Pal. Í know sir Harry very well; he is by Ralph. Yes, a gentleman that's come piping marriage a distant relation of my lord's. hot from London: be is below at the Cat and Fair. Pray what sort of a young body is the Bagpipes; Icod be rides a choice bit of a nag. daughter there? I think she used to be with you I dare to say she'd fetch as good as forty at the castle, three or four summers ago, when pound at ever a fair in all England. my young lord was out upon his travels.

Fair. A fig's end for what she'd fetch; mind Pat. Oh! very often; she was a great fathy business, or by the lord Harry

vourite of my lady's: pray, father, is she Ralph. Why I won't do another hand's come down? turn to-day now, so that's flat.

Fair. Why you know the report last night, Fair. Thou will not

about my lord's going to be married. Bi Ralph. Why no I wont; so what argufies what I can learn she is; and there is likely your piitting yourself in a passion, feyther? to be a nearer relationship between the top I've promised to go back to the gentleman; milies, ere long. It seems his lordship wa and I don't know but what he's a lord too; not over willing for the match, but the friepas and maybap he may do more for me than you on both sides in London pressed it so bard thinks of.

then there's a swinging fortune: master Goct to Fair. Well

, son Ralph, run thy gait; but man tells me, a matter of twenty or thirty remember I tell thee, ihou wilt repent this thousand pounds. unlowardness.

Pat. If it was a million, falher, it would Ralph. Why, how shall I repent it? May- not be more than my lord'Aimworth deschap you'll turn me out of your service; a ves; I suppose the wedding will be celebrated match; with all hearts-Icod I don't care three here at the mansion-house. brass pins,

Fair. So it is thought, as

soon as things

can be properly prepared-And now, Paris, If that's all you want, who the plague will if I could but see thee a little merry-come be sorry?

bless thee, pluck up thy spirits-To be sure 'Twere better by half to dig stones in a quarry; thou hast sustained, in the death of thy la'y For my sbare, I'm weary of what is got byt: a beavy loss; she was a parent to thee; par S’flesh i here's such a racket, such scolding and better, inasmuch as she took thee what and coiling,

thou wert but a babe, and gave thee an coisa You're never content, but when folks are a toiling, cation which thy natural parents could not And drudging like horses from morning til afford to do. night.

Pat. Ah! dear father, don't mention what You think I'm afraid, but the diff'rence to

perhaps has been my greatest misfortune. show

Fair. Nay then, Patly, what's become you, First yonder's your shovel; your sacks too 1-Bul I have something to say to thee whi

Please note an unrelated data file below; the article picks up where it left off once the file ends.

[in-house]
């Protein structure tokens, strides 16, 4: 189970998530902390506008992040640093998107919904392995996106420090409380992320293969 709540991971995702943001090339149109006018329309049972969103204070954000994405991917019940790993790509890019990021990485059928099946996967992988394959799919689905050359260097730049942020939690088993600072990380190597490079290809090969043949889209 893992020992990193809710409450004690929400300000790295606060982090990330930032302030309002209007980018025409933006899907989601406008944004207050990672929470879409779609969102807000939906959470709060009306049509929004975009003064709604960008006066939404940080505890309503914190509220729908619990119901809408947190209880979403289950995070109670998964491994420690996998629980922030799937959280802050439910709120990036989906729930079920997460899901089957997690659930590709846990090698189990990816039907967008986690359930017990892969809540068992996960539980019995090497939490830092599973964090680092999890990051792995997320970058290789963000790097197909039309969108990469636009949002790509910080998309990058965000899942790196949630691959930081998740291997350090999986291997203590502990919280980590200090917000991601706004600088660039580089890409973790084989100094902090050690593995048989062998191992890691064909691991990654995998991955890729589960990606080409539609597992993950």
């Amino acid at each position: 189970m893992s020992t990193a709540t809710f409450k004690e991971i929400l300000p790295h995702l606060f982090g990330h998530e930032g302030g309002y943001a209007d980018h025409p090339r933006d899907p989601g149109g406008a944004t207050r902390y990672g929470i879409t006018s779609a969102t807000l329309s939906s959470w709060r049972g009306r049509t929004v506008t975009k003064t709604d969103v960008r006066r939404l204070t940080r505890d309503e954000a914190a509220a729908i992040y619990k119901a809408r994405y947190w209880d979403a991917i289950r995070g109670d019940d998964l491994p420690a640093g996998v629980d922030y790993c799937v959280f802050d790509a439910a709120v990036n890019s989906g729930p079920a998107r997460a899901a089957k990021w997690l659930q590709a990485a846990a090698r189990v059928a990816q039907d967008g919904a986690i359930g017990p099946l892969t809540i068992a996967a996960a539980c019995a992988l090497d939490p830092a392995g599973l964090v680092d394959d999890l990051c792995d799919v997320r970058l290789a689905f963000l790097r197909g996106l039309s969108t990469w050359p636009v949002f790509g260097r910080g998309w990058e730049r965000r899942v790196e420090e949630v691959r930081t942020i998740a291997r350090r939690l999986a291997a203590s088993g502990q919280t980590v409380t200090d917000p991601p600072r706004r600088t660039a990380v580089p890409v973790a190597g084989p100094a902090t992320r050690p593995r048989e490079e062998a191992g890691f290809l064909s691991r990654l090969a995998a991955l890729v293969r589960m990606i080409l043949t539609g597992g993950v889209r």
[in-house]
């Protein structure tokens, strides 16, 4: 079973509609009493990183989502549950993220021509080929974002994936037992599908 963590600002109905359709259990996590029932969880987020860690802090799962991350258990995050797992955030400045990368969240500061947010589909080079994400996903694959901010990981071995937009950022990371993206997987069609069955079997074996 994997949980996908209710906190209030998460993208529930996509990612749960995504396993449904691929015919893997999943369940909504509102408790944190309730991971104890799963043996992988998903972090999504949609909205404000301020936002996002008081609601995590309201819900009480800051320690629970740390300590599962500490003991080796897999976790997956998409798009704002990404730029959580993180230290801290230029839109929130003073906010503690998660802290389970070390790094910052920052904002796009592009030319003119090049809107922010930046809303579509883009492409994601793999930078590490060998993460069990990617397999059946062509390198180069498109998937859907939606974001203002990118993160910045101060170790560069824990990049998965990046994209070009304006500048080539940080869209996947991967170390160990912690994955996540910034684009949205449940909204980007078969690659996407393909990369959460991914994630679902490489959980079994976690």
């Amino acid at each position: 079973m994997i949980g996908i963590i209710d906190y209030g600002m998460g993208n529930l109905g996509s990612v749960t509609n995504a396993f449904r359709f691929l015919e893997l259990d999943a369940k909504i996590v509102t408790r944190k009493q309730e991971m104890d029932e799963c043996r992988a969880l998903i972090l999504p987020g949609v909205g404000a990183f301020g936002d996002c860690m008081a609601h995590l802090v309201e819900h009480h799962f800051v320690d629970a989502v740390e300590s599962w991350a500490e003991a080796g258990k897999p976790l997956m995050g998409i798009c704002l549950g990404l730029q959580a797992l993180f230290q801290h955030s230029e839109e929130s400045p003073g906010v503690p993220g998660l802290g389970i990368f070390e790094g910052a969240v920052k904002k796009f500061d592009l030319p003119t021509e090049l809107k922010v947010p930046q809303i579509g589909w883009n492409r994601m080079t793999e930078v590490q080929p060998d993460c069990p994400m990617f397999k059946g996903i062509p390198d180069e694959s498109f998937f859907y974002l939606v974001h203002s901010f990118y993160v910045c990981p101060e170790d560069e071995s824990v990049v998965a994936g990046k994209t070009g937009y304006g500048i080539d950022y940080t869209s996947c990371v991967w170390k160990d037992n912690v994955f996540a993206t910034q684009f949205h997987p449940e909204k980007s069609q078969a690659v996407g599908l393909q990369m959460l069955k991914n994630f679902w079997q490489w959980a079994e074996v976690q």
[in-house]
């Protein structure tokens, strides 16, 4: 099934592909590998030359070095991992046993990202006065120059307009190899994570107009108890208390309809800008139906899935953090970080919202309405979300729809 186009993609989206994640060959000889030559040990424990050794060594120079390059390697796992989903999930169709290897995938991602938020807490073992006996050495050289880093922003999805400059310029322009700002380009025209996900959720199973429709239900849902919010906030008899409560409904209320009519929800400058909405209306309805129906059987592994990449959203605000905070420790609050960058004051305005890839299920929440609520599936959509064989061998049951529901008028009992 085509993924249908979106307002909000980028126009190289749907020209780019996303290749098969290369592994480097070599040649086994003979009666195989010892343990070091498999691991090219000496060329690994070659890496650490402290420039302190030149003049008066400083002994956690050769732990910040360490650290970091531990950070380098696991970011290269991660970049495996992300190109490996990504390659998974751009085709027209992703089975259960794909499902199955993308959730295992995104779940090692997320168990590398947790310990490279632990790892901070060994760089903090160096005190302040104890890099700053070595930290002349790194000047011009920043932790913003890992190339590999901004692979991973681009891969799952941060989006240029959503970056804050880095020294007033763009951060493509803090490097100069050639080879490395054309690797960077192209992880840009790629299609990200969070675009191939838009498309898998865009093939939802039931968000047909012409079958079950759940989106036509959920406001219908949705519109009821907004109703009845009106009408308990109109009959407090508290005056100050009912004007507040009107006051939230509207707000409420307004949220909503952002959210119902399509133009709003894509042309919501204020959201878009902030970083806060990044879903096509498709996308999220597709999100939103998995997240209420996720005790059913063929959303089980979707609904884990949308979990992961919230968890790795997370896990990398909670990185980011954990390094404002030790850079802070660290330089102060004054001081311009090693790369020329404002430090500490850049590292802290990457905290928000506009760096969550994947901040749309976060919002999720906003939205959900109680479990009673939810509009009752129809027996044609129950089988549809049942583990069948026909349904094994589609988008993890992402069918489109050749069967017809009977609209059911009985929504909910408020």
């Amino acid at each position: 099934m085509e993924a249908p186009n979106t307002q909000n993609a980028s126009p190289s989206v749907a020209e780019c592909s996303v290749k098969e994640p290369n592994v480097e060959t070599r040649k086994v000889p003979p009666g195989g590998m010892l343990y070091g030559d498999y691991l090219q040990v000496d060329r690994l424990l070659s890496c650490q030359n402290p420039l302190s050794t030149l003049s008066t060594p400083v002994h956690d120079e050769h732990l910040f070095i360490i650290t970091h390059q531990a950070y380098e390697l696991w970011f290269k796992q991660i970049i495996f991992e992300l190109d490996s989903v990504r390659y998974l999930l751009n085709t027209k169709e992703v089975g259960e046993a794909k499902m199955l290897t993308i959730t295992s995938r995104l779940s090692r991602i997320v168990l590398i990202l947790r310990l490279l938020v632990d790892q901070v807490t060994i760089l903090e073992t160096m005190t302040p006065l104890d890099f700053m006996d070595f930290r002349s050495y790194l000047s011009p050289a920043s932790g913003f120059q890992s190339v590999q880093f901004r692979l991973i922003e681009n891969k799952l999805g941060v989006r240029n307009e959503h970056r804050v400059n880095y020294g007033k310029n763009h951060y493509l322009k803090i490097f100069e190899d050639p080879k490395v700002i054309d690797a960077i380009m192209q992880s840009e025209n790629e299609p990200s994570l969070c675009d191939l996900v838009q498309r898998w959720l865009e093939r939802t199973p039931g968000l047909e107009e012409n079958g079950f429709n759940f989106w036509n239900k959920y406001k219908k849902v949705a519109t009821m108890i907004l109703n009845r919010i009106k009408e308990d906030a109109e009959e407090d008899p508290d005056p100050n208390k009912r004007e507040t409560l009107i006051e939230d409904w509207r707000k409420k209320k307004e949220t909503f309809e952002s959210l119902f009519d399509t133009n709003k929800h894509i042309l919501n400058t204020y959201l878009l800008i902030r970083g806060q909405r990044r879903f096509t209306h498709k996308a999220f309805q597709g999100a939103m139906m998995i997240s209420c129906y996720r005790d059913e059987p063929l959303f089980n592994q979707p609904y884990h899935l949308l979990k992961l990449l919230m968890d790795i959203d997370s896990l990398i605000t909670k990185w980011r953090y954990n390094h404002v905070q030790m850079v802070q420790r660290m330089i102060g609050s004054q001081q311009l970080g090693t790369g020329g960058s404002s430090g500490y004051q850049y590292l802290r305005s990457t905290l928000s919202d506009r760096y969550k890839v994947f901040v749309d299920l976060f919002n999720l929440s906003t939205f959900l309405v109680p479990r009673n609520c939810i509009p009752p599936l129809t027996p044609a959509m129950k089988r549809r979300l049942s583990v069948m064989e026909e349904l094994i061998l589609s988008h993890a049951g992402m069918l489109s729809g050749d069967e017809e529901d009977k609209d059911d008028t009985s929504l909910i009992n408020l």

all thy sense that people talk so much aber! Henceforward take care of your matters who I need not tell thee, my child, that a young

I would bave thee consider seriously-I believe

maiden, after she is marriageable, especials They're welcome to slave for your wages she has any thing about ber to draw peop

wbo need'em; Tol lol de rol lol, I have purchas'd my freedom, cross accidents; so that the sooner she's out

notice, is liable to ill tongues, and a na" And never hereafter shall work at the mill. harni's way the beller. I say, then, a ne

[Exit

. woman's best safeguard is a good husha Fair. Dear beart, dear heart! I protest this Now there is our neighbour, "farmer Gile ungracious boy puts me quite beside myself. he is a sober, honest, indust: ious, young Palty, my dear, come down into the yard a low, an done of the wealthiest in these part, little, and keep me company-and you, thieves, he is greatly taken with thee; and it is vagabonds, gipsies, out here! 'tis you de- the first time I have told thee I should be baucb my son. [Drives off Gipsies. glad 10 have him for a son-in-law.

Pat. And I have told you as often, fatbo. Enter Patty from the House. I would submit myself entirely to your dire

tion; whatever you think proper for me is In love to pine and languish,

Fair. Why that's spoken' like a dui. Yet know your passion vain;

sensible girl; get thee in, then, and leare To barbour heart-felt anguish,

to manage it-Perhaps our neighbour Gi• Yet fear to tell your pain:

is not a gentleman; but what are the greates What powers unrelenting,

part of our country gentlemen good for? Severer ills inventing,

Pat. Very true, faiher. (Exit into the Cottai Can sharpen pangs like these;

Enter Giles. Where days and nights tormenting, Giles. Well, master Fairfield, you go Yield not a momenis casc ?

miss Pat have had a long discourse togeibei, 1) The country way of prononncing wine,

did

you tell her that I was come down?

throw you;

will:

AIR.

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PATTY.

Fair. No, in truth, friend Giles; but I men- Ab, you little cunning vixen ! tioned our affair at a distance; and I think I can see your roguish smiles. there is no fear.